The Practice of Creativity

February is Time to Stock Your Creativity Comfort Kit

Posted on: February 14, 2010

It’s six weeks into the year and we might feel that our creative impulses are in deep freeze and that we’ve lost focus. It’s the time that we look incredulously at our lofty goals, resolutions and intentions that were drawn up with such enthusiasm in late December where everything seemed doable and delightful.

It’s usually in February that I get a flood of calls requesting coaching. A client begins by saying, “Help, it’s FEBRUARY and I’m way off track on my goals. I’m stuck and I don’t know what’s happened. I don’t feel like doing anything.”

We tend to lose focus and steam in February. Why? In February, we’re still catching up from the effects of the lack of rest and overindulgence (due to holiday frolicking), a possible cold, and the challenges of winter. Also, a sense of the mundane has had an opportunity to settle back into our lives. The mundane voice says to us: Who cares that you want to get your novel done by August? Taking a big step to set up that non-profit organization that you want can wait until June, can’t it? Why did you think you could teach yourself how to write a screenplay, anyway?

Although we dream of spring with its promise of renewal, we surely can’t put our creative projects on hold until then, can we? What can we do?

February is a great month to stock your creativity comfort kit. What is a creativity comfort kit? It’s the 2-3 essential items that you stock somewhere (drawer, gym bag, altar, etc), that are mood shifters, dream re-vivifiers and self-love boosters. You use the kit as a jumpstart for your creative engine. Your creativity comfort kit’s goal is to literally and symbolically remind you of the following:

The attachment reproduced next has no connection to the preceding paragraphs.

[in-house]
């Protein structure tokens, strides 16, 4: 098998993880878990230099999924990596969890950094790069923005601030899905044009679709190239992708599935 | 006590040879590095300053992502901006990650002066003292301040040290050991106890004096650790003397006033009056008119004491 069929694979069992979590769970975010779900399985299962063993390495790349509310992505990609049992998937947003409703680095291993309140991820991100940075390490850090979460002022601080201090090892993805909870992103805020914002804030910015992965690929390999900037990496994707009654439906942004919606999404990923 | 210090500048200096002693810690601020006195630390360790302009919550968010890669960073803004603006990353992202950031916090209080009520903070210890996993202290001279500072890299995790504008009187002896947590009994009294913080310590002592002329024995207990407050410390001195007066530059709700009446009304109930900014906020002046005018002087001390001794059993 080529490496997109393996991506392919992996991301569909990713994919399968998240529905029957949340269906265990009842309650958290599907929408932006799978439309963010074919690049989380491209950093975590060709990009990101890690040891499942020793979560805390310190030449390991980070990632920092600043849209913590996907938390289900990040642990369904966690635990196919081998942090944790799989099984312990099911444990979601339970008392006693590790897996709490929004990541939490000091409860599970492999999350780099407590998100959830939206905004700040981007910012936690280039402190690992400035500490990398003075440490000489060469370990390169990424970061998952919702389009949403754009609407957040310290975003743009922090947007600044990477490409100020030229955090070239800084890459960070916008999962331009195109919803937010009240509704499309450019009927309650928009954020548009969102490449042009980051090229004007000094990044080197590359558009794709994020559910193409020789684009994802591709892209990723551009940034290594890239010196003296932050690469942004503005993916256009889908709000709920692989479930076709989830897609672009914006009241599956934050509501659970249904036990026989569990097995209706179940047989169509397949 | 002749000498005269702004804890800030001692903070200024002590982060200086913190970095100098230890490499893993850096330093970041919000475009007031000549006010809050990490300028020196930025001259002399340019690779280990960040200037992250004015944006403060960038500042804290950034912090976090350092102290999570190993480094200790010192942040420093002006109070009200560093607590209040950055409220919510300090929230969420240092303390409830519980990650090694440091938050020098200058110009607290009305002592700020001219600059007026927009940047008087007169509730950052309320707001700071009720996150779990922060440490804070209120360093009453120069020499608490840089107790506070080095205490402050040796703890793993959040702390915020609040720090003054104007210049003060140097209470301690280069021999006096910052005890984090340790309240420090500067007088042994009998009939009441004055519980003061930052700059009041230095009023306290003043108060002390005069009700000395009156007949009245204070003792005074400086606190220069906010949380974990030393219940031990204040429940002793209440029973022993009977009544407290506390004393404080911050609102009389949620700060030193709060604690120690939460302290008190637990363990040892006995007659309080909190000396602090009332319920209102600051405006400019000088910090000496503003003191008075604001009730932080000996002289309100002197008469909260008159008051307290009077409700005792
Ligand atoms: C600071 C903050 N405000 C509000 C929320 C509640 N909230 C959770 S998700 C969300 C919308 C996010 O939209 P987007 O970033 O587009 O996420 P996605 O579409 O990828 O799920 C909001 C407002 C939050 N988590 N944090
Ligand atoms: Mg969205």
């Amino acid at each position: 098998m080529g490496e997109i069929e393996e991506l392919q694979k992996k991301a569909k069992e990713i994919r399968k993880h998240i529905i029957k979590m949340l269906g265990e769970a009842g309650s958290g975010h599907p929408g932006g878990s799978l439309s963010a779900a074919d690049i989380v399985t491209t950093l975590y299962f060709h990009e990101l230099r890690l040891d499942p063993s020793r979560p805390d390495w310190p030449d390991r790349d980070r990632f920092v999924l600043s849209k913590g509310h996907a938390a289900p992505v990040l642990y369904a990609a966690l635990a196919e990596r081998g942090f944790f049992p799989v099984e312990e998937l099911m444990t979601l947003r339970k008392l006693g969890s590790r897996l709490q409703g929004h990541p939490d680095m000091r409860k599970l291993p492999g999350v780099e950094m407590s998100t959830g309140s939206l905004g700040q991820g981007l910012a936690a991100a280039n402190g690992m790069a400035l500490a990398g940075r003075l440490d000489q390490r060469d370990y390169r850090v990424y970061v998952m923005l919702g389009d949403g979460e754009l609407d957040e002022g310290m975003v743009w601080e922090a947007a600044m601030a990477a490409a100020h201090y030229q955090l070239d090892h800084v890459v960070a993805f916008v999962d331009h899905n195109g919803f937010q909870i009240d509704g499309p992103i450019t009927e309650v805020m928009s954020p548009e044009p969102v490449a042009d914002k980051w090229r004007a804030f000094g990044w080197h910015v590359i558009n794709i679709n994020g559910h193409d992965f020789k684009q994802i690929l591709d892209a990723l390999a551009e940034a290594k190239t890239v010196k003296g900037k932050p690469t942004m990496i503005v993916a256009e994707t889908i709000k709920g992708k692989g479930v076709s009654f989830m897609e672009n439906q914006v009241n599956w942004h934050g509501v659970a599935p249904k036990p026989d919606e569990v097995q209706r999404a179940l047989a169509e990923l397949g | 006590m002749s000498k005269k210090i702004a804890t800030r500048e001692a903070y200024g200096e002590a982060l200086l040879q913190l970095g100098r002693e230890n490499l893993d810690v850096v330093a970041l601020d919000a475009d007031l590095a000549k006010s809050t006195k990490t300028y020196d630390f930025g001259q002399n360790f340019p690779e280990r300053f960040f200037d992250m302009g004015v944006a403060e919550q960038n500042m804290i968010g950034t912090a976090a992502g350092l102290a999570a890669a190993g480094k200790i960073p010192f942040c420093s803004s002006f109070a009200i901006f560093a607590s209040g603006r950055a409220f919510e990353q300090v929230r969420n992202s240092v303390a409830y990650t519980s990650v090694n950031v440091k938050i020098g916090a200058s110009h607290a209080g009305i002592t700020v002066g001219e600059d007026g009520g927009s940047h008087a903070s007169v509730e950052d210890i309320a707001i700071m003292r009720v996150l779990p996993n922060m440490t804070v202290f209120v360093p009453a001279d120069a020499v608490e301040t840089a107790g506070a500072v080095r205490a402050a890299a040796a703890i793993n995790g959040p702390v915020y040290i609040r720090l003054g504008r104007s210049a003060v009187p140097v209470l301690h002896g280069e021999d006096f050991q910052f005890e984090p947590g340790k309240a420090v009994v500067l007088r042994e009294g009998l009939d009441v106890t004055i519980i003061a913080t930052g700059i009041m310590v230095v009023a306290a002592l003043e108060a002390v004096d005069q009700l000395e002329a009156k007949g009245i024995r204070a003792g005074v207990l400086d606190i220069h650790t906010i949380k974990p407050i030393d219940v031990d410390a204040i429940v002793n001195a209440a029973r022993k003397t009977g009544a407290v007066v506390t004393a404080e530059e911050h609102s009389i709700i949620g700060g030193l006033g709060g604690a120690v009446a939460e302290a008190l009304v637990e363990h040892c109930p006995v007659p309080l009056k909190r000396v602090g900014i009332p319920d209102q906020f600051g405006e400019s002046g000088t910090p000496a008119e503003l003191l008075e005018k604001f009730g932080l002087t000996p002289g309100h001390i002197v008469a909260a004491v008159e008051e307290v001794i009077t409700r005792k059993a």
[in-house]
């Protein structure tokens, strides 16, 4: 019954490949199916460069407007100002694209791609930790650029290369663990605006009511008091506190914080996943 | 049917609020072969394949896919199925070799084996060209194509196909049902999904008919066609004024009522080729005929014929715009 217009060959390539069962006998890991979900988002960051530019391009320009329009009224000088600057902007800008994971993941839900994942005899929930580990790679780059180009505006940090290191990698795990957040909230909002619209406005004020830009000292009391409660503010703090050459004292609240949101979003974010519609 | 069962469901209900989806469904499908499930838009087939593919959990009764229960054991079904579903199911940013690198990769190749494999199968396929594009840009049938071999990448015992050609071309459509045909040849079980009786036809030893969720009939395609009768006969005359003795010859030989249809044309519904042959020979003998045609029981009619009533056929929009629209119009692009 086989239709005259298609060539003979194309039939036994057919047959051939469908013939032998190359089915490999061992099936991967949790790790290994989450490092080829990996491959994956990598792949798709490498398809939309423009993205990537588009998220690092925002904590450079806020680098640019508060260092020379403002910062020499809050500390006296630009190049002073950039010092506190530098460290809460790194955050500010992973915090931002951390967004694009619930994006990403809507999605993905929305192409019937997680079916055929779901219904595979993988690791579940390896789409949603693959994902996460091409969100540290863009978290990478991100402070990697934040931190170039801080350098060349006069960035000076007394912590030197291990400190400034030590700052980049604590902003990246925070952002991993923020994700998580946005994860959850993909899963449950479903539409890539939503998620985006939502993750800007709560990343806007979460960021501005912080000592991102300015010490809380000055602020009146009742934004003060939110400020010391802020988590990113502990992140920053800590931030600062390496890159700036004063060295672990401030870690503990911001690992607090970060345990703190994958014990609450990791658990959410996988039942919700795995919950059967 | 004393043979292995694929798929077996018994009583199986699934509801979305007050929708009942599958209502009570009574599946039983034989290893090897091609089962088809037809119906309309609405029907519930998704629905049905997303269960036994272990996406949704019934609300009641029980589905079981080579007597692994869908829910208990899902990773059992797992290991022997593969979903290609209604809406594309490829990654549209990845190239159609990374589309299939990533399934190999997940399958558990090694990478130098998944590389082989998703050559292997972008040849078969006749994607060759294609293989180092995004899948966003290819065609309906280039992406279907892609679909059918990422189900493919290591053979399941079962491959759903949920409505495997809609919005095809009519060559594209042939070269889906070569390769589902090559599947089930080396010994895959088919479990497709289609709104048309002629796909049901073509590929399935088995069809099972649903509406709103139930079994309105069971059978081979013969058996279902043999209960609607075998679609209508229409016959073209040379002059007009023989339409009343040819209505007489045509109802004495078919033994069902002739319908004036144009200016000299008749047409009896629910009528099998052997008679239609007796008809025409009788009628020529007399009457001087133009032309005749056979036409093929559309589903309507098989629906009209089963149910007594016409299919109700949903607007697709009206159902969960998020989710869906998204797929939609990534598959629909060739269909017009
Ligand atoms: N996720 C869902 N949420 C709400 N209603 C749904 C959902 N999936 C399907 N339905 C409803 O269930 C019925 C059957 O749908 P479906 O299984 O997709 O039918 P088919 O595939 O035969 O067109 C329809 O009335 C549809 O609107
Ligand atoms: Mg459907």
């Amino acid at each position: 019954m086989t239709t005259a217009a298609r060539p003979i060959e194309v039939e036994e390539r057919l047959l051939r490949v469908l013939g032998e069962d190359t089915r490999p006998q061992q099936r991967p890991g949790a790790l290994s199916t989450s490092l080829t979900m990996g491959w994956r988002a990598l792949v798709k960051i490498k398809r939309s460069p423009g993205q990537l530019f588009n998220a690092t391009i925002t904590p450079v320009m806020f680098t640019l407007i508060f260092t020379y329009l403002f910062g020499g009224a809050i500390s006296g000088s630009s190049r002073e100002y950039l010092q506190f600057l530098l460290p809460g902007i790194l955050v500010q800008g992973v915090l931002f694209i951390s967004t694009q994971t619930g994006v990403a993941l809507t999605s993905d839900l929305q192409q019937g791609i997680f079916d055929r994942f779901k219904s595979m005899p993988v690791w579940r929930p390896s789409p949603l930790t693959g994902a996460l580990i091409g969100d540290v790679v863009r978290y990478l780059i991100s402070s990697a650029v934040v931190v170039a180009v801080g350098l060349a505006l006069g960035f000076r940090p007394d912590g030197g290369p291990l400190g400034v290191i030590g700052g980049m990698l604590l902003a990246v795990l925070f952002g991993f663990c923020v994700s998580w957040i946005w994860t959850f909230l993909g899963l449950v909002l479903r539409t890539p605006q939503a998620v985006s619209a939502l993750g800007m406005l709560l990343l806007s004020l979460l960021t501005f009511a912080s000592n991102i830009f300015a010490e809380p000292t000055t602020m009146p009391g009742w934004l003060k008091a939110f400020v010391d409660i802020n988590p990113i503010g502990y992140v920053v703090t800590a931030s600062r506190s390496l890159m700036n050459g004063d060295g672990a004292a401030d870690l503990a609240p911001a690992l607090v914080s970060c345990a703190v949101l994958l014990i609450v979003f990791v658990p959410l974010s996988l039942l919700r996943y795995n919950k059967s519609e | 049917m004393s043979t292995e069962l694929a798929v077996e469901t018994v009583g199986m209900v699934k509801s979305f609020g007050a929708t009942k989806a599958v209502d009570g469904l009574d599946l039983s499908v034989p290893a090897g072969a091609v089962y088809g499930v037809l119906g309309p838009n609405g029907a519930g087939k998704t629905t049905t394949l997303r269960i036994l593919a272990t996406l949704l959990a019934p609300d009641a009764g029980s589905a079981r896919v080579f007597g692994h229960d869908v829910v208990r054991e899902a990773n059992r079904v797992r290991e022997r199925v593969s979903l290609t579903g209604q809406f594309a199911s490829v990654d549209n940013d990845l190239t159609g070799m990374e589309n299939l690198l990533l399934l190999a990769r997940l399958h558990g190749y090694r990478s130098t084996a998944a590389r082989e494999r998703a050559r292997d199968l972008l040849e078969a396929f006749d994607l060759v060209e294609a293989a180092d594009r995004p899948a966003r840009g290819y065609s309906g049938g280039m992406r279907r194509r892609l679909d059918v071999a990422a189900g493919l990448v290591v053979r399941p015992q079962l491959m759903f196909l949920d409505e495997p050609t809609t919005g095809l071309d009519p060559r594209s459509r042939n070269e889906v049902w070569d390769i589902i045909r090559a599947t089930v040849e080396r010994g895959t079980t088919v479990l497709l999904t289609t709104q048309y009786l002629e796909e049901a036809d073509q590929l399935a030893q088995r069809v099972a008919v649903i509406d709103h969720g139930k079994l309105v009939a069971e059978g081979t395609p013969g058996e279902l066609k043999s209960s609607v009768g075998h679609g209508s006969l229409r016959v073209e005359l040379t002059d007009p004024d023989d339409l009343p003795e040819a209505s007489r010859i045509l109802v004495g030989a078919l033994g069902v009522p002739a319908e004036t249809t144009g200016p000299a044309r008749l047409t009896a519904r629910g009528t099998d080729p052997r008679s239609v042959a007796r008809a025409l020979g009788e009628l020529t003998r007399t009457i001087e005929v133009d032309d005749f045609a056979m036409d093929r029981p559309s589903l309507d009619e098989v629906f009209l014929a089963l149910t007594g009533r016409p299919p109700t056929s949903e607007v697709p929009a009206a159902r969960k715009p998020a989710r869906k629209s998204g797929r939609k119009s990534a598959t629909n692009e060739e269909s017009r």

1) Creativity ebbs and flows, but we must still make a daily or weekly contribution, so that we do not become too distant from its rhythm.
2) We must ‘create in the middle of things’, because that is the nature of being alive. If we wait for the perfect mood or ideal time, we will not fully develop our creative life and become resentful of our everyday lives. And, if we view creativity as a type of practice, then perfect moods or perfect timing is less important than consistency and connection to our creative impulses.
3) Self-affection and self-affirmation support our creative efforts.

My creativity comfort kit contains: 1 audiotape of Clarissa Pinkola Estes’ The Creative Fire and 1 audiotape of Estes’ Women Who Run With The Wolves (abridged), a doodle pad with markers, several sheets of positive statements about myself and my creative work (commonly called affirmations).

For me, listening to the soothing voice of Estes, a master storyteller, transports me from the mundane world back into the inner world of ideas and imagination. In winter, we want food and décor that soothes and comforts. During winter, our creative lives need symbolic soothing and comforting as well.

Tip: Spend a few minutes journaling what items you might stock in your creative comfort kit. You might have everything already at hand and just need to gather the items together in one place.

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Michele Tracy Berger

Michele Tracy Berger

Author, Academic, Creativity Expert I'm an award winning writer.

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